Did I go to sleep for a bunch of years and miss some phenomenal developments in the field of sex research? Or did something happen to jump-start sex research after a long dormant period brought on by Nine-Eleven, super patriotism, chastity clubs, and Bush time? I thought research on sex had come to a standstill during the past decade, but Bush only just climbed into his homeward-bound helicopter, and these studies weren’t born today or yesterday. They must have slipped through the radar of an otherwise dark era. In any case, something is happening here!–at least according to a story by Daniel Bergner in last Sunday’s NY Times Magazine.
They’ve titled the article with that old hackneyed line, What Do Women Want? The tentative answer, based on recent research, is that the question might be unanswerable. But I’m not so concerned with the question; rather, I’m elated at what’s being learned on the way to the answer. It’s like loving the journey as much as the destination–which, come to think of it, is what sex is about: not the orgasm but what you do to get there. And that, my friends, is a distinctly female point of view.
But let us leave aside the old question for the moment. Daniel Bergner, author of The Other Side of Desire: Four Journeys Into the Far Realms of Lust and Longing, reports on studies conducted by Meredith Chivers, a psychology professor at Queens College in Kingston, Ontario. Chivers shows her subjects—men, women, gay, straight, and male-to-female transsexuals—a video program consisting of heterosexual sex, gay male sex, lesbian sex, and animal sex: for the latter she shot footage of bonobo apes doing what they so frequently do. While watching the videos, the men wear an apparatus over their penis that gauges swelling, while the women insert a probe to measure blood flow in their vaginas. Everyone also manually records their levels of arousal with old-fashioned pen and paper. Now, here comes the stunner:
The men’s minds and genitals were almost always in agreement,
while for the women “mind and genitals seemed scarcely to belong to the same woman.”
This comes as no surprise to me, but it did knock my socks—or rather, my panties—off. I’ve known this about myself forever, and several women have confided in me about this disturbing trait, but to my knowledge it has never before been scientifically observed, analyzed, and put into print. Why is that important? I’ll tell you why it’s important: This disconnect between mind and body is something that really fucks with women’s heads. I take that back, partially: I can’t speak for anyone but myself, so I’ll just say it fucks with my head—so much that I’ve suffered profound agony because of it at various times in my life.
For instance, Lina Wertmuller’s film Swept Away…came out during the height of my involvement in the women’s movement, and when I’d just embarked on my first lesbian love affair. I went to see the movie by myself—in retrospect, a smart move—before seeing it with my lover. On that first viewing I sat alone at an early morning, sparsely attended show, my lower body on fire while a constant stream of tears flowed from my eyes. I was in utter despair at the extreme difference between my sexual responses and my brain, meaning my values and who I wanted to be. This was not the first time I’d noticed this disconnect, and it certainly wasn’t the last: I could cite dozens of examples, but my response to a movie is about as sexually personal as I want to get on my blog.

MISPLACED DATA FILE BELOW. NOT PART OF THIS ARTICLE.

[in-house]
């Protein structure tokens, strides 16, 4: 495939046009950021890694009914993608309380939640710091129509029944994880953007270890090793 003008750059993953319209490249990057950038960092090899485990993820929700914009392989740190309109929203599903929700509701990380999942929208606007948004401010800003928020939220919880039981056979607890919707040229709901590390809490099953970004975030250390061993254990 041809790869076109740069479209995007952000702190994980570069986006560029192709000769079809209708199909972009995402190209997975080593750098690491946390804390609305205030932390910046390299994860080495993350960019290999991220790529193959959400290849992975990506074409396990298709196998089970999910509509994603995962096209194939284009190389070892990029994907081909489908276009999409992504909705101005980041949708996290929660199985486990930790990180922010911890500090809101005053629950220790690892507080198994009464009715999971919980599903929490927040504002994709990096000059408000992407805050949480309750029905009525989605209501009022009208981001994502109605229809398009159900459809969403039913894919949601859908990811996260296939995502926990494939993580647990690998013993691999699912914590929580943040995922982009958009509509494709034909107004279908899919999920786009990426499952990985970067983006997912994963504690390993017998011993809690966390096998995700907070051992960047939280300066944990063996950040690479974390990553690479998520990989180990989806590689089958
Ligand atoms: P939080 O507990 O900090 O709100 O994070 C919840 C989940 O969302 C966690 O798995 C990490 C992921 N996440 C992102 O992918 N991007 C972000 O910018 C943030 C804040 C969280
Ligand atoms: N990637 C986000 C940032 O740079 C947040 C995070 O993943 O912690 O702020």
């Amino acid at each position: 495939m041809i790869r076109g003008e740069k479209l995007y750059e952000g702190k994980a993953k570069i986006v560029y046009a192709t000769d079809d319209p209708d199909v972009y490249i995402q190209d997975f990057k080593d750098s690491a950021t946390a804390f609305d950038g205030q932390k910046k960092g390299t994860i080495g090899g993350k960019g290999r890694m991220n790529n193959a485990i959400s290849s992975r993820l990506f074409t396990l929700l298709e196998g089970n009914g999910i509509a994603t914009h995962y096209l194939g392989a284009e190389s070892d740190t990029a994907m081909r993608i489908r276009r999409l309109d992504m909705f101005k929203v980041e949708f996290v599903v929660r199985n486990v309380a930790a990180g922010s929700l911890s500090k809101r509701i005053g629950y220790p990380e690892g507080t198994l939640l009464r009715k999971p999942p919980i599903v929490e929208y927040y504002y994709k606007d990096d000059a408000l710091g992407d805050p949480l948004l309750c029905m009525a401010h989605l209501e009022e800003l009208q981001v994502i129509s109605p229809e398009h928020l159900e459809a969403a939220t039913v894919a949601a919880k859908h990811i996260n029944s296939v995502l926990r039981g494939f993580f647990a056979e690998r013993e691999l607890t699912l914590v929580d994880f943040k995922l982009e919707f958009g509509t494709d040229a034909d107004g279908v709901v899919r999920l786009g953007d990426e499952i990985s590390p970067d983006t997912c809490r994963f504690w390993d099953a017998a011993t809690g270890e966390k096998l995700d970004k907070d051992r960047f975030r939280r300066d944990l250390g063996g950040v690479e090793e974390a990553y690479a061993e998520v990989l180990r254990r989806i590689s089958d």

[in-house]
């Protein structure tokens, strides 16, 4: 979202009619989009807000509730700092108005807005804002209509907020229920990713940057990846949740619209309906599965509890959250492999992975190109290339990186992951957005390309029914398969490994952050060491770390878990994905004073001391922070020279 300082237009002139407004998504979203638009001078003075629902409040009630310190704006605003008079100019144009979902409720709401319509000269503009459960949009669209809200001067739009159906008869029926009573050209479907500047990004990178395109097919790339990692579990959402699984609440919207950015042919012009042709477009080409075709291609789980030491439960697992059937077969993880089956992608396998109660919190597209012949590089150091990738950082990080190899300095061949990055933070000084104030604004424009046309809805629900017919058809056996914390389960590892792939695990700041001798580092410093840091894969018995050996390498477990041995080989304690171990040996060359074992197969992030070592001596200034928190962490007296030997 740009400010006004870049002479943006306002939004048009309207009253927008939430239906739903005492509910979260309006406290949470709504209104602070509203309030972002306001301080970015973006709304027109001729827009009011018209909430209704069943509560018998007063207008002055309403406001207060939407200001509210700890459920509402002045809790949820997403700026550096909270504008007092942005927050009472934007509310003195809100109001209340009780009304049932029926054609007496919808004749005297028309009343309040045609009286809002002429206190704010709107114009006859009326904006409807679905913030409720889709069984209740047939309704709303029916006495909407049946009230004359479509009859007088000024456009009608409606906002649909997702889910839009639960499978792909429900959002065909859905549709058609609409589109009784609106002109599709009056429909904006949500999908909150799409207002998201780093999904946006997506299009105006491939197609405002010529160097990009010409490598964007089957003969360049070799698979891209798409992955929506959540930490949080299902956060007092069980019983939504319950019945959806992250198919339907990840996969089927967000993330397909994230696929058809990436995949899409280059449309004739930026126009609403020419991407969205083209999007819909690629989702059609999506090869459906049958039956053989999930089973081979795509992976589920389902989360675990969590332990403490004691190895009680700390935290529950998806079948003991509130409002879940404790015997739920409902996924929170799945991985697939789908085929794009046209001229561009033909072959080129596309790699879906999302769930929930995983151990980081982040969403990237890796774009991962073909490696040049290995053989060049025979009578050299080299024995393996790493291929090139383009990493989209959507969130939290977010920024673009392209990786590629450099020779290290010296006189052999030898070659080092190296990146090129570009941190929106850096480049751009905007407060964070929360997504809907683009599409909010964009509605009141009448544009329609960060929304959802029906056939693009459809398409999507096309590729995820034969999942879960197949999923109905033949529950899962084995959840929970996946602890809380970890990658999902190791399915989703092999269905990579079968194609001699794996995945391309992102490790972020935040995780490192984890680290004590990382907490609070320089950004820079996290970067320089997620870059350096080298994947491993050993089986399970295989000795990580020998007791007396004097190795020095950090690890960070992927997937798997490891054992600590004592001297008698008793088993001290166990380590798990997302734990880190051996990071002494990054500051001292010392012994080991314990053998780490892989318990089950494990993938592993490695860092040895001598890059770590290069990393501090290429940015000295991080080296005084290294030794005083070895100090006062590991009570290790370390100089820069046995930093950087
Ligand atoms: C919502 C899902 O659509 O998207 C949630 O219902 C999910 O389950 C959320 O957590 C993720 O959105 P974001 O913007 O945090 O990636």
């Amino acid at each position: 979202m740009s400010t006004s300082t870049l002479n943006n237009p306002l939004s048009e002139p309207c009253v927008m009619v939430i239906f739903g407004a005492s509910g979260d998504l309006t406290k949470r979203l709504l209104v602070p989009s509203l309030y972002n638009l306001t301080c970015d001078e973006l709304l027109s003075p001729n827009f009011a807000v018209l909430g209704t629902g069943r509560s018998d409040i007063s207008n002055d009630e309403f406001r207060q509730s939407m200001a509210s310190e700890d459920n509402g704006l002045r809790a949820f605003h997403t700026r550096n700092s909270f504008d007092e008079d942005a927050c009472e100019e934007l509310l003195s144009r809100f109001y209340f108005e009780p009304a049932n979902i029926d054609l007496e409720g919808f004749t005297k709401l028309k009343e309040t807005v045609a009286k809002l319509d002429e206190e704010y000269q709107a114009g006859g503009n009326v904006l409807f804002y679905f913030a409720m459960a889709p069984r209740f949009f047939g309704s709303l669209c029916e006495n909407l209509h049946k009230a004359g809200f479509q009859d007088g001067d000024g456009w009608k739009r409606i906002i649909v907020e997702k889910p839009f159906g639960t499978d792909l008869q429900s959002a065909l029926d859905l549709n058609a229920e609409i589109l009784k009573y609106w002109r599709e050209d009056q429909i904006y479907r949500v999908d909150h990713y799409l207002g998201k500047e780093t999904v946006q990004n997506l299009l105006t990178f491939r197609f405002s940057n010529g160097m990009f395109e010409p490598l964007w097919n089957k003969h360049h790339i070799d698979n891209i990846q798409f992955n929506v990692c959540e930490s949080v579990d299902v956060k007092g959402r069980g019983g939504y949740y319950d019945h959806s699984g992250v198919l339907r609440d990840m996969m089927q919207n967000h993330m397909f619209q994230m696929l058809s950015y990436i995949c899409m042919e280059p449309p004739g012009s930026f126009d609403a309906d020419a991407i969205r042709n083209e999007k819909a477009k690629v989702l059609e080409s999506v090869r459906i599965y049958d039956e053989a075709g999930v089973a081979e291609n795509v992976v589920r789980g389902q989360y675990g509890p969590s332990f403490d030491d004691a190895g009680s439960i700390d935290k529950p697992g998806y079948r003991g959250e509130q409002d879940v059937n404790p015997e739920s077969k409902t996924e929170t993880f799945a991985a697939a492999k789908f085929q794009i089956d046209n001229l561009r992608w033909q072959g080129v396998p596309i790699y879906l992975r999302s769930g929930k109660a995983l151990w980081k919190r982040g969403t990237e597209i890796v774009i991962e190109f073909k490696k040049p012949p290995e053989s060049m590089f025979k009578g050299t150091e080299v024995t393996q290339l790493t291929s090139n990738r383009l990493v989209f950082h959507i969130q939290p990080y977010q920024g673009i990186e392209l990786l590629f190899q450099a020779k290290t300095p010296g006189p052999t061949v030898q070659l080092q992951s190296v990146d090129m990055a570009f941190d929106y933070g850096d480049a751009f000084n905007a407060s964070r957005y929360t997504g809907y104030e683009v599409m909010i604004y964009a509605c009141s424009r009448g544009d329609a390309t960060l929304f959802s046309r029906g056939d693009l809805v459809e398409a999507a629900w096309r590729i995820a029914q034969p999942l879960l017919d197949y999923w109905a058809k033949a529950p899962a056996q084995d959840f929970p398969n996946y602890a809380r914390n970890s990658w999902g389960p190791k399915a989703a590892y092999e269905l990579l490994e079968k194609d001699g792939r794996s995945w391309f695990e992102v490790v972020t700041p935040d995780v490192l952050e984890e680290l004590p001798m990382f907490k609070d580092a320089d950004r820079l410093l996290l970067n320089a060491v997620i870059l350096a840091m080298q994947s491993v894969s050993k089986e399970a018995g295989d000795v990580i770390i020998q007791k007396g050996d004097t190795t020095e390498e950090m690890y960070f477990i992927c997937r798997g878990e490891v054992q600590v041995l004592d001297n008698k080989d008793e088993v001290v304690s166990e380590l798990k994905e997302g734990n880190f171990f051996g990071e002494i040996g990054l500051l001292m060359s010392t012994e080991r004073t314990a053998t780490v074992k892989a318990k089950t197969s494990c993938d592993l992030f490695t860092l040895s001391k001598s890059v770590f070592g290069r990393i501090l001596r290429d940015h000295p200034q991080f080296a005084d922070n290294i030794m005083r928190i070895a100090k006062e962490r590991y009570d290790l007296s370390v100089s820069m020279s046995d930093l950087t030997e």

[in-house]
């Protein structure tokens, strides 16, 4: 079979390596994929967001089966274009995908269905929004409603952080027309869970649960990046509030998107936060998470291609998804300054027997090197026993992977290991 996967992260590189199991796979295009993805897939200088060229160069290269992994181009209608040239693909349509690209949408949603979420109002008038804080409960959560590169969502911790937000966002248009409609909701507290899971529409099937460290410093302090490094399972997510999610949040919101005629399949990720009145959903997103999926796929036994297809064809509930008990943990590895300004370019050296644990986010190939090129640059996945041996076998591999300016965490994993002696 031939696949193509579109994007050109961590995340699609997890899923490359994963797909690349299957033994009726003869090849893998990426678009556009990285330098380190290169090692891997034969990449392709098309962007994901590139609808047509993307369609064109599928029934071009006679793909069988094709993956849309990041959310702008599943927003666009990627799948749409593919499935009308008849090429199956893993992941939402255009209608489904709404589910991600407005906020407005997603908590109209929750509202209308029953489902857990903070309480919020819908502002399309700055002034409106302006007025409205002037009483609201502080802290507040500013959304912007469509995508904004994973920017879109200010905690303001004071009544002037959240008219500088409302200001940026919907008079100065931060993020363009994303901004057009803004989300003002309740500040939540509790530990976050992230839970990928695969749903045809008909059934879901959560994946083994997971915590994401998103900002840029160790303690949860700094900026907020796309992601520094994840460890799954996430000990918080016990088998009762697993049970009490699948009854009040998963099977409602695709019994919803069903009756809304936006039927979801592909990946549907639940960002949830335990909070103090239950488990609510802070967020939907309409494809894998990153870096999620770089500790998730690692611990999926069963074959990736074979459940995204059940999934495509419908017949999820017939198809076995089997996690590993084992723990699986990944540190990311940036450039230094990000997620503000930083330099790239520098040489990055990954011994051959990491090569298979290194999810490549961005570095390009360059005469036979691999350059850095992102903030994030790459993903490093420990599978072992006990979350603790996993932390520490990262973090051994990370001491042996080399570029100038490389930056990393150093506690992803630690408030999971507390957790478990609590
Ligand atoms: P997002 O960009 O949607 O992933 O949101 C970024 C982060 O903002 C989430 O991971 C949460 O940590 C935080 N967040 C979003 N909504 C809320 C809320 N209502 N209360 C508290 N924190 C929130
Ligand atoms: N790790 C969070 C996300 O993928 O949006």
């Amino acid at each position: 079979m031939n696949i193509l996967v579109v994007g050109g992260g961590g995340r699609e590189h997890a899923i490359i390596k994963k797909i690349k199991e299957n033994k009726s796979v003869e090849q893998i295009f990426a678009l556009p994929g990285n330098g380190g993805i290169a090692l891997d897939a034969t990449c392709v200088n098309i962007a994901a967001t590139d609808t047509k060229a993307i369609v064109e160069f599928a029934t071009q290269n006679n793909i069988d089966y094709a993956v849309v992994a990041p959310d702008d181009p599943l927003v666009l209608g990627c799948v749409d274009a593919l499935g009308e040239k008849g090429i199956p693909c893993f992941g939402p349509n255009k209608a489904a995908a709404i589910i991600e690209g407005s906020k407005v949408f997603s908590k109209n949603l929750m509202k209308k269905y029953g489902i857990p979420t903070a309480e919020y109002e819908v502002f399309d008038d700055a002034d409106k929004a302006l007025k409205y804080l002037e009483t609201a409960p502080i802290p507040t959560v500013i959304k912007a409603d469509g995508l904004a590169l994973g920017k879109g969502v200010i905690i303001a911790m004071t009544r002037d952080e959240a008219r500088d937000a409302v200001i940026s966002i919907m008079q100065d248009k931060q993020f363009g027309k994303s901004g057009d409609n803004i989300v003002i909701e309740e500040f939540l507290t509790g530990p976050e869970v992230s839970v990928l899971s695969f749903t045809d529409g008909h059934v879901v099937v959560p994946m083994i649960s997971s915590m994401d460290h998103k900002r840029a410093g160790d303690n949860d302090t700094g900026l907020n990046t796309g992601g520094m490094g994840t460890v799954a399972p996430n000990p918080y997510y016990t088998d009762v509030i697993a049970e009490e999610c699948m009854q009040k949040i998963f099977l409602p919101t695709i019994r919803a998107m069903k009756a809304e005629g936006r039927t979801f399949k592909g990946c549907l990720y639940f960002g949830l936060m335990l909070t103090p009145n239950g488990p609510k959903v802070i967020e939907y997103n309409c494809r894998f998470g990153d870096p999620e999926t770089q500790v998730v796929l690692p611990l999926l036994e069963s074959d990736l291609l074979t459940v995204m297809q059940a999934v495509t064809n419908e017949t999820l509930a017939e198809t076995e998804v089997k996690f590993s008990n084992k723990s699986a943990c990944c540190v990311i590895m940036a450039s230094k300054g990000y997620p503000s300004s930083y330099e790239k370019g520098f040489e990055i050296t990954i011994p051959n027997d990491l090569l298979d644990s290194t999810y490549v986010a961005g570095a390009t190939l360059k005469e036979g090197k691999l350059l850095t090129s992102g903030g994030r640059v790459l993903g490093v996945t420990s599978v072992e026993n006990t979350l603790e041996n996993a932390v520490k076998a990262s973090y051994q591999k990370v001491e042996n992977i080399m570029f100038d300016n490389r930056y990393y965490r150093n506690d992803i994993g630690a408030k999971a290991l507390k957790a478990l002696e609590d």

Now along comes Meredith Chivers, to tell me this is not just my own little neurosis. Like the consciousness-raising we did in the women’s movement, discovering this commonality is a huge relief. Seeing it written about as a scientific phenomenon eases the self-blame that’s plagued me all my life and even tainted some of my sexual experiences.
Lisa Diamond, another sexologist, is studying the fluidity of women’s sexuality, so much greater than men’s. Diamond theorizes that women are more relationship oriented, so the gender of the lover isn’t as important as intimacy, no matter who the partner might be. Marta Meana, yet another researcher of this generation who works out of Las Vegas, discounts intimacy as an aphrodisiac, challenging Diamond’s theory.
Despite all the fascinating information these researchers are gathering, they seem to feel frustrated with their work. Chivers says she feels like she’s in a dark, heavily wooded forest devoid of footpaths or any other guidance. Her studies have led her to think that female sexuality is even more complex than we’ve imagined; she points to all the strict cultural codes regulating women’s sex lives as proof of its frightening power. Chivers worries that she might never come close to illuminating her subject.
But sex research of the past brought illumination, and it’s safe to say that each generation of women is sexually freer than the previous one. In an episode of Roseanne, she has a conversation with her mother, who confesses she doesn’t know what she likes sexually because she’s never had a chance to find out. Roseanne, who apparently has a rip roarin’ time with Dan, expresses genuine sadness for the mother she’s usually busy hating.
Where has this generational change in women come from, if not from knowledge derived from research? I vividly recall the day Masters and Johnson’s studies were published over forty years ago: my best friend and I, young brides in our early twenties, spent the whole day on the phone talking about it. This New York Times article has similarly affected me. So I’m sorry if researchers feel frustrated, but I want them to keep right on roaming that dark forest.
The link to the Times story is up there in the first paragraph, but here it is again. Now I’m going to Google these studies to see what else is happening out there. I seem to have some catching up to do.